The corpus of bone tools and other objects from Tell Mardikh-Ebla constitutes a basis for studying the role and development of bone working at this urban centre between 2500 BC and 1600 BC. A preliminary assessment of bone artefact production that takes into account typology, distribution, and relation with other broad functional classes of items is presented, underlining trends and changes over time. During the Early Bronze Age III–IV a specific local production is attested through decorated bone sticks/pins. Decorated tubes are documented by three exemplars, showing that this kind of bone artefact — widespread in the Levant and Anatolia — was also present at Ebla. Bone tools were also widely used. Craft workers producing figurative and patterned inlays and beads preferred other materials, such as semi-precious stones and shell. A trend towards a dichotomy between the highly-specialized manufacture of valuable objects, such as inlays and incrustations linked to the ivory industry, and the production of tools that seem to have been focused upon spinning and weaving activities is evident during the Middle Bronze Age, when the number of bone tools decreased sharply.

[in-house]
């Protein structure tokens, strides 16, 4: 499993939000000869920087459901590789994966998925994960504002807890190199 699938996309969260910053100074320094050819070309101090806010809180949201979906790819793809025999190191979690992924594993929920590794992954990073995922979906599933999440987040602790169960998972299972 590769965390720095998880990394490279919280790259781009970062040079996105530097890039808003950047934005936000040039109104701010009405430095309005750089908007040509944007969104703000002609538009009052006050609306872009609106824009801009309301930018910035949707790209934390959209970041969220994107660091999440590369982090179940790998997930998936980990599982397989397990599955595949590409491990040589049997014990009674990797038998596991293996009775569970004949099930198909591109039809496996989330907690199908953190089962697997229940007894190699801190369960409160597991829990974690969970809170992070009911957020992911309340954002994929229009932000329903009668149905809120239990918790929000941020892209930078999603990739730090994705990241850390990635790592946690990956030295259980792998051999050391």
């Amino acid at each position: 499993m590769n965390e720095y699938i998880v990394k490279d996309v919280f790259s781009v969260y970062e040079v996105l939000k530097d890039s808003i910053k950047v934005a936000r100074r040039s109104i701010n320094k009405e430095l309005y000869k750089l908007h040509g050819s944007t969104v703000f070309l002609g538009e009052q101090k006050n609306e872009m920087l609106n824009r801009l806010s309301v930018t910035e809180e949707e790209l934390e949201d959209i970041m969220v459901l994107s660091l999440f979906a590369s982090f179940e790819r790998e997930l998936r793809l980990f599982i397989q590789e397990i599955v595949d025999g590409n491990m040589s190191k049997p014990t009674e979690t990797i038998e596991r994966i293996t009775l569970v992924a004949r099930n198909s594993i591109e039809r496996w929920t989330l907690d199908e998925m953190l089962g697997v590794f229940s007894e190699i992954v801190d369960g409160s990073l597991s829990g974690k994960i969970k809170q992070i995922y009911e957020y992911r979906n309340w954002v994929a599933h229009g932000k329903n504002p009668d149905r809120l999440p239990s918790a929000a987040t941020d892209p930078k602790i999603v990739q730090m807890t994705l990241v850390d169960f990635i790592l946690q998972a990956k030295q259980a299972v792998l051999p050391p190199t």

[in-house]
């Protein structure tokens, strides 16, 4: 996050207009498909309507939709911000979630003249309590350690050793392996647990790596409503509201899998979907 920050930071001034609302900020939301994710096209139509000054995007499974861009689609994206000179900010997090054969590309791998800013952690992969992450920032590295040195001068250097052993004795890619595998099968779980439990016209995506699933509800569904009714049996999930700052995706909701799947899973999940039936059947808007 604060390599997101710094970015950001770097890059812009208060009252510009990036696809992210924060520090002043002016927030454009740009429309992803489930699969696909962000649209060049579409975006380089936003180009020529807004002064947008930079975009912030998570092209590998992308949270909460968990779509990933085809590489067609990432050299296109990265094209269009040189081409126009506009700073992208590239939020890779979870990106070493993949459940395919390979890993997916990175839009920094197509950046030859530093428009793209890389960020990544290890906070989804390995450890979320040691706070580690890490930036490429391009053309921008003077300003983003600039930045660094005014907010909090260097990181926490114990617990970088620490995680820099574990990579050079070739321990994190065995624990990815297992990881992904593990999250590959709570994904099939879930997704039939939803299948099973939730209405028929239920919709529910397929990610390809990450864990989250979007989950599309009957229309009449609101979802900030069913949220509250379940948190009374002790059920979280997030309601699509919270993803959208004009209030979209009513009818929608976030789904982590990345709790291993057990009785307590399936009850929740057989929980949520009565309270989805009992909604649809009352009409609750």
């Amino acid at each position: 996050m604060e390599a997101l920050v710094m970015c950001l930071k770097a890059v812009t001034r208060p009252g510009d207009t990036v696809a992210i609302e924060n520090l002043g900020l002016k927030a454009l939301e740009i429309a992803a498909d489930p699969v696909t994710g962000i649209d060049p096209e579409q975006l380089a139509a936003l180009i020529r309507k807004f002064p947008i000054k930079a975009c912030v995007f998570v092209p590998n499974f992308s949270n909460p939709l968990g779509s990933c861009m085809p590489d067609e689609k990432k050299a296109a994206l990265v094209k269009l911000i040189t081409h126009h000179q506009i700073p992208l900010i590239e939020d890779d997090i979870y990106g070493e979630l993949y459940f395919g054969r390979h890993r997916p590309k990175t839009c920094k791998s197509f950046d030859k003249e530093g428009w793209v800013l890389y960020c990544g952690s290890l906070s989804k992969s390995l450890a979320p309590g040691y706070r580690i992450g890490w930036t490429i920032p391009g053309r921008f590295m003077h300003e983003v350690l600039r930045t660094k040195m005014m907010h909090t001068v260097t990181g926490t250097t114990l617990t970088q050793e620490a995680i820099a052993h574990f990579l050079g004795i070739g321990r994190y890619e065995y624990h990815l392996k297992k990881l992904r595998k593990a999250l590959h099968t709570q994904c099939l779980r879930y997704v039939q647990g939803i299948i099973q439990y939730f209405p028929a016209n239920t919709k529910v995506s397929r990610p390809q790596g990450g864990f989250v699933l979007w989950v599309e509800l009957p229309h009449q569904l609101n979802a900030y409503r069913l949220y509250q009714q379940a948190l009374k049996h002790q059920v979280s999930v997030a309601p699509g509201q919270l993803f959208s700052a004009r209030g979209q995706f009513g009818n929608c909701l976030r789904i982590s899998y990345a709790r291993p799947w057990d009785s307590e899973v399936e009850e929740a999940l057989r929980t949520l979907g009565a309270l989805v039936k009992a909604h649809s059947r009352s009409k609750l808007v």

|Titolo:||Bone and ivory manufacturing at Ebla (Syria) during the Early and Middle Bronze Age (c. 2500-1600 BC)|
|Data di pubblicazione:||2016|
|Citazione:||Bone and ivory manufacturing at Ebla (Syria) during the Early and Middle Bronze Age (c. 2500-1600 BC), 2016.|
|Appare nelle tipologie:||01 - Articolo su rivista|
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